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Windmills should stand on merits  

The large wind farms just to our north on the Kenedy Ranch are under construction and the owners expect to have 250 wind turbines generating enough electricity to power some 90,000 homes by the end of this year. Wind energy is touted as a clean, renewable power source whose time has come as a viable alternative to help reduce dependency on fossil fuels. However, a look at the economics of wind power points to a different conclusion.

While the privately owned Kenedy Ranch is the site of wind farms under development by private corporations, the government continues to prop up the industry through subsidies in the form of tax credits. In other words, wind farm development likely would be a less attractive business venture without help from the government.

What’s known as the Production Tax Credit provides a 1.5-cent per kilowatt-hour tax break for the first 10 years of a renewable energy facility’s operation.

The history of the PTC gives insight into the influence it has over the development of wind energy in the United States, as its on-again, off-again status has lead to boom and bust cycles of wind farm development, according to an analysis by the Union of Concerned Scientists, an independent nonprofit that studies environmental issues.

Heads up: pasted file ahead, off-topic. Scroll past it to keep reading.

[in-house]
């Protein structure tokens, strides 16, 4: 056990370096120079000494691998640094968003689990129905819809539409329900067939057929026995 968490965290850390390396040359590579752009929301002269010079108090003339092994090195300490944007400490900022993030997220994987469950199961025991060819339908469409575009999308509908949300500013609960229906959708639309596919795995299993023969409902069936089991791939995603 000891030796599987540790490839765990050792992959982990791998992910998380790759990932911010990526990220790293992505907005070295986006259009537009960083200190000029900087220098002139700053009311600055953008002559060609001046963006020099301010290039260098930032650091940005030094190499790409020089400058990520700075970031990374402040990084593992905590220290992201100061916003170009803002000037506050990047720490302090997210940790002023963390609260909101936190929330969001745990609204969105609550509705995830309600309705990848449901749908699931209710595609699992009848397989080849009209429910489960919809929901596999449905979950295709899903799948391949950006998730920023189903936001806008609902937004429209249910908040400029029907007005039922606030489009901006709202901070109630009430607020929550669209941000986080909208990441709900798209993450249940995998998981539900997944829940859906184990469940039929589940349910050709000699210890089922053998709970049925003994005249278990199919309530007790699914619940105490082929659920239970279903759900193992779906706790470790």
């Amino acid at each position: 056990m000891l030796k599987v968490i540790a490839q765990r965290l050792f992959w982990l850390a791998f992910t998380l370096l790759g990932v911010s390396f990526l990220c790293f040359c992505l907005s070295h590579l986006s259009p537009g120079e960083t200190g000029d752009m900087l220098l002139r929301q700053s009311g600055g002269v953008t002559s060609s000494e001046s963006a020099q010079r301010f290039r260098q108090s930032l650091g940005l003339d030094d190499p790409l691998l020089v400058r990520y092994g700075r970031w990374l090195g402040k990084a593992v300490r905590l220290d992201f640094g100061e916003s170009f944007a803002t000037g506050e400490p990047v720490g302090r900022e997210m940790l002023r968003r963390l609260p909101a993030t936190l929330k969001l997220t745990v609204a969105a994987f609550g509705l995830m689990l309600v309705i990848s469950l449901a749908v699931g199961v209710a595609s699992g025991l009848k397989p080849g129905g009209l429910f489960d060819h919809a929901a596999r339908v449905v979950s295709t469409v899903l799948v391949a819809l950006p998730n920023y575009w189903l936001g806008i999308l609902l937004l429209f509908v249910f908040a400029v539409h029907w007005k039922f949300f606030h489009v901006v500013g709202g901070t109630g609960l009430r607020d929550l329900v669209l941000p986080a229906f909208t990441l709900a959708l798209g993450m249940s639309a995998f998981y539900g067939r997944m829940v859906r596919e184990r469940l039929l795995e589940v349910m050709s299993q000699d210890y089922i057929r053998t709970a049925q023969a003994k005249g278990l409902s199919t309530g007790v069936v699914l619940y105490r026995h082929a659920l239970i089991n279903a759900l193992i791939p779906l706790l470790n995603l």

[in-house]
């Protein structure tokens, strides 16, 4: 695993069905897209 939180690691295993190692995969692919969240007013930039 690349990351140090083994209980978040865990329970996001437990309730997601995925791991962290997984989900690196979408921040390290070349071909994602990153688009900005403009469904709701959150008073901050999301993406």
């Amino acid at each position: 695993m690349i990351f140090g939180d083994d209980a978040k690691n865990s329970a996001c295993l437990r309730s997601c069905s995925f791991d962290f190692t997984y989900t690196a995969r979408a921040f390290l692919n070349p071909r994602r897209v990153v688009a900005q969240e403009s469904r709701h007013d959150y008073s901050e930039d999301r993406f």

The last lapse in the PTC, at the end of 2003, came on the heels of a year where the wind power industry increased production capacity by 36 percent. With no PTC in place for most of 2004, wind development decreased to a five-year low. Then, when Congress reinstated the PTC, 2005 marked the best year ever, with a 43 percent increase over the previous record year established in 2001.

The PTC was extended again at the end of 2007 for one year. The Renewable Energy and Energy Conservation Tax Act of 2008 includes a provision to extend the PTC through 2010. This bill passed the House of Representatives in February by a vote of 236-182, and now is pending review by the Senate Finance Committee.

While we recognize the need for alternative energy sources and a sensible national energy policy, we believe the free market is the preferred arena to sort out these issues, not the halls of Congress.

Valley Morning Star Editorial

9 July 2008

This article is the work of the source indicated. Any opinions expressed in it are not necessarily those of National Wind Watch.

The copyright of this article resides with the author or publisher indicated. As part of its noncommercial effort to present the environmental, social, scientific, and economic issues of large-scale wind power development to a global audience seeking such information, National Wind Watch endeavors to observe “fair use” as provided for in section 107 of U.S. Copyright Law and similar “fair dealing” provisions of the copyright laws of other nations. Send requests to excerpt, general inquiries, and comments via e-mail.

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